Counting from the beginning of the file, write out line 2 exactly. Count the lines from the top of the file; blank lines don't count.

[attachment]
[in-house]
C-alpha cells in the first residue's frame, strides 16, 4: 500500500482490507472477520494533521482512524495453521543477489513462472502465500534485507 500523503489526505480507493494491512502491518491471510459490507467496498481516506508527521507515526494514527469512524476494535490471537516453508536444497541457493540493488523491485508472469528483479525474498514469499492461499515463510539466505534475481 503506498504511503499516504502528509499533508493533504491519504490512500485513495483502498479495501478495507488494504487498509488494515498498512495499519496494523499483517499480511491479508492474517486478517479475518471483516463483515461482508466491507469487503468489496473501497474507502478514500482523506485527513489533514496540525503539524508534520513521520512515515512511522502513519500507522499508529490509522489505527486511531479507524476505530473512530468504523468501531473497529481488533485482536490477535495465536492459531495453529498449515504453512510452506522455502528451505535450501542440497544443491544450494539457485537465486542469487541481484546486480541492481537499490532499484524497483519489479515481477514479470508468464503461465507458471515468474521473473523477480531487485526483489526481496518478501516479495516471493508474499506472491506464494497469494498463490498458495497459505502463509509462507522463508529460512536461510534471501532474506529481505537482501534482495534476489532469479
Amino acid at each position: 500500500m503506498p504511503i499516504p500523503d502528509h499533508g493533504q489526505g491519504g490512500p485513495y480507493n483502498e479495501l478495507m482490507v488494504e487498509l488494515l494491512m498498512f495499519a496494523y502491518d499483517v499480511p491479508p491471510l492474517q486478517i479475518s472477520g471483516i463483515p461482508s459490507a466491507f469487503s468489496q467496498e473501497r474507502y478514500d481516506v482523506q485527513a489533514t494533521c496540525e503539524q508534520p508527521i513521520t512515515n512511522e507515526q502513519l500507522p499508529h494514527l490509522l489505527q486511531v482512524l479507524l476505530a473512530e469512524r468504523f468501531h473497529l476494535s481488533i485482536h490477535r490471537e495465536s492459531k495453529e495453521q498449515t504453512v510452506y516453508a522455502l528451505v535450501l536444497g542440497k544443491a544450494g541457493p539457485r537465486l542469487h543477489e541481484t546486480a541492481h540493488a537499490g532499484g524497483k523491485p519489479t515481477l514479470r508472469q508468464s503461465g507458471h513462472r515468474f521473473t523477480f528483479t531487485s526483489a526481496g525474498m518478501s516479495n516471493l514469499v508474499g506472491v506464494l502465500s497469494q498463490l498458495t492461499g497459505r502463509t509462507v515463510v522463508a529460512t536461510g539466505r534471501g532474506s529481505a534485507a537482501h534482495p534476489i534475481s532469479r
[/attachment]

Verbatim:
C-alpha cells in the first residue's frame, strides 16, 4: 500500500482490507472477520494533521482512524495453521543477489513462472502465500534485507 500523503489526505480507493494491512502491518491471510459490507467496498481516506508527521507515526494514527469512524476494535490471537516453508536444497541457493540493488523491485508472469528483479525474498514469499492461499515463510539466505534475481 503506498504511503499516504502528509499533508493533504491519504490512500485513495483502498479495501478495507488494504487498509488494515498498512495499519496494523499483517499480511491479508492474517486478517479475518471483516463483515461482508466491507469487503468489496473501497474507502478514500482523506485527513489533514496540525503539524508534520513521520512515515512511522502513519500507522499508529490509522489505527486511531479507524476505530473512530468504523468501531473497529481488533485482536490477535495465536492459531495453529498449515504453512510452506522455502528451505535450501542440497544443491544450494539457485537465486542469487541481484546486480541492481537499490532499484524497483519489479515481477514479470508468464503461465507458471515468474521473473523477480531487485526483489526481496518478501516479495516471493508474499506472491506464494497469494498463490498458495497459505502463509509462507522463508529460512536461510534471501532474506529481505537482501534482495534476489532469479